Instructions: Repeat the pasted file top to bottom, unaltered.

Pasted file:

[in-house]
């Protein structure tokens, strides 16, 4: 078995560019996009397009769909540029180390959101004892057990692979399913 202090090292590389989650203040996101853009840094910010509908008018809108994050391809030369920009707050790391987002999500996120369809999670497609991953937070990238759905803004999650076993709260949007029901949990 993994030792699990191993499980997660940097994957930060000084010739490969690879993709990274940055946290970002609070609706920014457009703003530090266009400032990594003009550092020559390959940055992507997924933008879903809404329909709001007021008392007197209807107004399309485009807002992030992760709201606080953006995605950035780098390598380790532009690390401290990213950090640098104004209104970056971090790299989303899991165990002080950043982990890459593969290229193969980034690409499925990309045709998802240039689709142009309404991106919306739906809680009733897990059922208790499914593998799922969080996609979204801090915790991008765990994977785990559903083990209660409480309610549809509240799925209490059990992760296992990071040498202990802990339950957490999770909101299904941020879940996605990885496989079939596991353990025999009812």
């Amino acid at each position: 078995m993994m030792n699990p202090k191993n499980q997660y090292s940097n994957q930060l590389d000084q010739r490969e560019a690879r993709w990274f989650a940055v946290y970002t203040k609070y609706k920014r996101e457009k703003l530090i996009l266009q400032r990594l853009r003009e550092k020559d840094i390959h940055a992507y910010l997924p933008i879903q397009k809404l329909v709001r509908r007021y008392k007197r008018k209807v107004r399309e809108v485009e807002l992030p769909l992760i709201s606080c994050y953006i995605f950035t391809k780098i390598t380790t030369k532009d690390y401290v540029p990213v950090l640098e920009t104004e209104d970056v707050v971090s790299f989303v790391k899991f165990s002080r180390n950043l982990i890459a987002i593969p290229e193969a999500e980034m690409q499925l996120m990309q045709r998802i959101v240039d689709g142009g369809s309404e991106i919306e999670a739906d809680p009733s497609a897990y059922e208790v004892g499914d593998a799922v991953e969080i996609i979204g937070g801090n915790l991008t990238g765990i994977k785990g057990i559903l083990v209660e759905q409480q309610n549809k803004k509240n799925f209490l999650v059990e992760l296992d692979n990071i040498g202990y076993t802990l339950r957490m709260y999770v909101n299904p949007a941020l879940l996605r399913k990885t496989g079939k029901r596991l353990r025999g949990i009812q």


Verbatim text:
[in-house]
């Protein structure tokens, strides 16, 4: 078995560019996009397009769909540029180390959101004892057990692979399913 202090090292590389989650203040996101853009840094910010509908008018809108994050391809030369920009707050790391987002999500996120369809999670497609991953937070990238759905803004999650076993709260949007029901949990 993994030792699990191993499980997660940097994957930060000084010739490969690879993709990274940055946290970002609070609706920014457009703003530090266009400032990594003009550092020559390959940055992507997924933008879903809404329909709001007021008392007197209807107004399309485009807002992030992760709201606080953006995605950035780098390598380790532009690390401290990213950090640098104004209104970056971090790299989303899991165990002080950043982990890459593969290229193969980034690409499925990309045709998802240039689709142009309404991106919306739906809680009733897990059922208790499914593998799922969080996609979204801090915790991008765990994977785990559903083990209660409480309610549809509240799925209490059990992760296992990071040498202990802990339950957490999770909101299904941020879940996605990885496989079939596991353990025999009812």
């Amino acid at each position: 078995m993994m030792n699990p202090k191993n499980q997660y090292s940097n994957q930060l590389d000084q010739r490969e560019a690879r993709w990274f989650a940055v946290y970002t203040k609070y609706k920014r996101e457009k703003l530090i996009l266009q400032r990594l853009r003009e550092k020559d840094i390959h940055a992507y910010l997924p933008i879903q397009k809404l329909v709001r509908r007021y008392k007197r008018k209807v107004r399309e809108v485009e807002l992030p769909l992760i709201s606080c994050y953006i995605f950035t391809k780098i390598t380790t030369k532009d690390y401290v540029p990213v950090l640098e920009t104004e209104d970056v707050v971090s790299f989303v790391k899991f165990s002080r180390n950043l982990i890459a987002i593969p290229e193969a999500e980034m690409q499925l996120m990309q045709r998802i959101v240039d689709g142009g369809s309404e991106i919306e999670a739906d809680p009733s497609a897990y059922e208790v004892g499914d593998a799922v991953e969080i996609i979204g937070g801090n915790l991008t990238g765990i994977k785990g057990i559903l083990v209660e759905q409480q309610n549809k803004k509240n799925f209490l999650v059990e992760l296992d692979n990071i040498g202990y076993t802990l339950r957490m709260y999770v909101n299904p949007a941020l879940l996605r399913k990885t496989g079939k029901r596991l353990r025999g949990i009812q």